Third & One. To those only vaguely familiar with football terminology, third and one may make a musical sound. The words roll off the tongue like an upbeat waltz, the beat on the last syllable. But to a fan of the Philadelphia Eagles, especially after this week’s circus of a game, third and one is a plague. Third and one sounds more like the music played in films when something bad is about to happen as the unsuspecting victim ambles alone down a corridor. Third and one, some might argue, is at least better than fourth and one, especially when your team is down and the coach decides to go for it on fourth down, though the team is already in decent field goal range…
When it’s third down, one yard to go, the play to choose most of the time would be to run the ball. Hand the ball to one of your running backs who you trust to gain a yard, maybe some more. The Eagles coach Andy Reid, however, on third and one, chose today more often that not to pass the ball. Though the Eagles play with a West Coast offense, choosing to pass more often than to run, to pass on third and one continuously is absolutely moronic. The only third and one play that the Eagles converted into a first down happened to be the one when they gave the ball to Brian Westbrook and let him run with it. Surprise! It was only because the Bengals were taken aback that Reid had made an intelligent play call on third and one.
This week at Paul Brown Stadium the Philadelphia Eagles and the Cincinnati Bengals became the first two teams to end an NFL football game in a tie since 2002. By the end of overtime, fans of either team probably all felt as though the tie was appropriate, that no one deserved to win this game.
The Eagles have had a tough time so far this season making it through the first quarter, and this game proved no different. To end the first quarter this week, Donavan McNabb fumbled the ball deep in the Eagles own territory and Frostee Rucker of the Bengals recovered. The fact that this man shares his name, though not its spelling, with a cartoon snowman did not prevent the Bengals from capitalizing on McNabb’s error. Within the first minutes of the second quarter, Shayne Graham kicked a field goal, putting the Begals up 3-0. The Eagles first quarter hangover spilled over into the second quarter of this game, as they allowed the Bengals a total of ten points. The Eagles website has the game summary, so I won’t bore you with it. Needless to say, the game proceeded in a series of events not unlike the one above. Sometimes, the Bengals stumbled, allowing the Eagles to score, others, the Eagles did, allowing the opposite.
Despite the numerous clearly biased bad calls made by the refs, the Eagles have no excuse for this loss. The Bengals going into this game were 1-8. There is no way that the 5-4 Eagles, who are a much better team than their record shows, should have even given the Bengals a chance.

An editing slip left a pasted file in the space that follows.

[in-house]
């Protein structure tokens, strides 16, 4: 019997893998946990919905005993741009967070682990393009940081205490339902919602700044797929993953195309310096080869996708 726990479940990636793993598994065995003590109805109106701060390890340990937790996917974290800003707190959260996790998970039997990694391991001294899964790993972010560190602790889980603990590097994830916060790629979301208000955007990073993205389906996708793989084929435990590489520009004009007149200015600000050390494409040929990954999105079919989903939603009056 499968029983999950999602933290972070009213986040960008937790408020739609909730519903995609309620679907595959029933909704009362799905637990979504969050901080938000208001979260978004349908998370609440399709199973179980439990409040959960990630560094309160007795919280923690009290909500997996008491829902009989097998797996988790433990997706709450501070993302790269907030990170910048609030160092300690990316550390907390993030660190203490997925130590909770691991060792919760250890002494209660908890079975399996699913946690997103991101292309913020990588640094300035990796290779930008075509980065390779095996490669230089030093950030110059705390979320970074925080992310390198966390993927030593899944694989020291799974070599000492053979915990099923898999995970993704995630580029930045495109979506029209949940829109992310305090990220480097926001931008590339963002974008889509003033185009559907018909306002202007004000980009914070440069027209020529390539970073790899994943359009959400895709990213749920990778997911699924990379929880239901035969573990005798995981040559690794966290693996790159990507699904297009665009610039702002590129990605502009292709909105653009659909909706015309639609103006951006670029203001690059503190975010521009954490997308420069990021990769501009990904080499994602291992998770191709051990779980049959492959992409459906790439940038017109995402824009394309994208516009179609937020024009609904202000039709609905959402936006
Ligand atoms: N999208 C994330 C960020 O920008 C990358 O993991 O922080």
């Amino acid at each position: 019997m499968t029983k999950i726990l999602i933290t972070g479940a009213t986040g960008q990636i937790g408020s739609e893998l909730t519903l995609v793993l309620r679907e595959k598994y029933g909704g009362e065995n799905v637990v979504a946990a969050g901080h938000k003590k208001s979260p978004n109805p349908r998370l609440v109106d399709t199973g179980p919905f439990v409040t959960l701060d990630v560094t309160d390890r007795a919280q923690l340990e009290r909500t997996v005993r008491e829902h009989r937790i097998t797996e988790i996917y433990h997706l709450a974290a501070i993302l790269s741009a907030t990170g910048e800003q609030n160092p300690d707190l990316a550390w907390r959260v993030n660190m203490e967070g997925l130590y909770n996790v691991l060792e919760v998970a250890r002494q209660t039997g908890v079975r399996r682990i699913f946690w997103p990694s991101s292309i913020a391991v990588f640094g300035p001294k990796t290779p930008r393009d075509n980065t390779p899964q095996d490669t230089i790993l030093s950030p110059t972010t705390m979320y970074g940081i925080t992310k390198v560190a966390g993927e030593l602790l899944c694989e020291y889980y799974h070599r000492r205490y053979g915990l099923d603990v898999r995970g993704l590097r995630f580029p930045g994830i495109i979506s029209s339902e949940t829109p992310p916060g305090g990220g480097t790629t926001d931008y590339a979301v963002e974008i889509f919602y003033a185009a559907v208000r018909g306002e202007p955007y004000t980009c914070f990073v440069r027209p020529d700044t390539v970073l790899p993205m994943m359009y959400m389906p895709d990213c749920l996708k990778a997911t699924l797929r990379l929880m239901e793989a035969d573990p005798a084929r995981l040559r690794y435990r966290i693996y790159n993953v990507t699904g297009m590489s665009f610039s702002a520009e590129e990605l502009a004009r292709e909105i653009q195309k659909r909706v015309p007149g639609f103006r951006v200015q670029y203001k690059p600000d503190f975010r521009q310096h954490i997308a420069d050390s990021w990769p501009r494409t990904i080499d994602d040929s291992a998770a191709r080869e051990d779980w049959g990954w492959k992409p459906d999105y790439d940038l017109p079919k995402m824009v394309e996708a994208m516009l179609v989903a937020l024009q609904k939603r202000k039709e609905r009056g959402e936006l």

By the beginning of overtime, all of the Eagles fans at the bar where I was watching the game were restless. I may have annoyed more than one of them incessantly clicking my pen open and closed in random intervals before stopping and realizing each time that I was probably annoying them with my unconscious tic. At that point I felt that we certainly didn’t deserve to win, that the score to the game didn’t look like the score to the game I was watching, and that we had been lucky to even make it to overtime considering the overwhelming amount of mistakes we’d made. (I use the personal plural to refer to my football team of choice by force of habit, but often I feel that we, as fans, even, are just as stressed out about each play of the game as some of the people who are actually getting paid to be there are. I am not sure if that makes us, the fans, crazy, or the franchise personnel lazy. Either way.) And in the end, we didn’t win. We didn’t lose, either. Well. I lost an extra hour of time I should have been doing something else. And McNabb standing hunched in his heavy coat on the sidelines waiting for Graham to kick the final field goal that would have beat the Eagles in the sudden death overtime had he made it, looked about the same as I felt: as though he could have better spent this extra hour of game time as well. We clapped at the bar when Graham missed, and with seven seconds left McNabb threw an incomplete Hail Mary pass to end the game. Looking back, that clapping seems silly. We clapped with they converted on a risky fourth and inches play. We clapped for the one touchdown and two field goals that the Eagles made. And we clapped, in the end, cause we didn’t lose. But we didn’t win either. And it’s certainly disheartening, if nothing else, to be brought to an embarrassing tie with a terrible team, a footnote in the books for our record this year, which now looks like this:
When we watch the game together, every time something of note that isn’t awful happens on the field, my Dad and I say, “Well, we’ll take it.” That’s how I feel about the draw. We’ll take it.
Oh! And, I just want to point out that at one point, in the second quarter, FOX showed a montage of the past few games that the Eagles have lost. Lord knows why, I didn’t hear what they were saying because they keep the sound on rather low at the bar where I watch the games (Reservoir on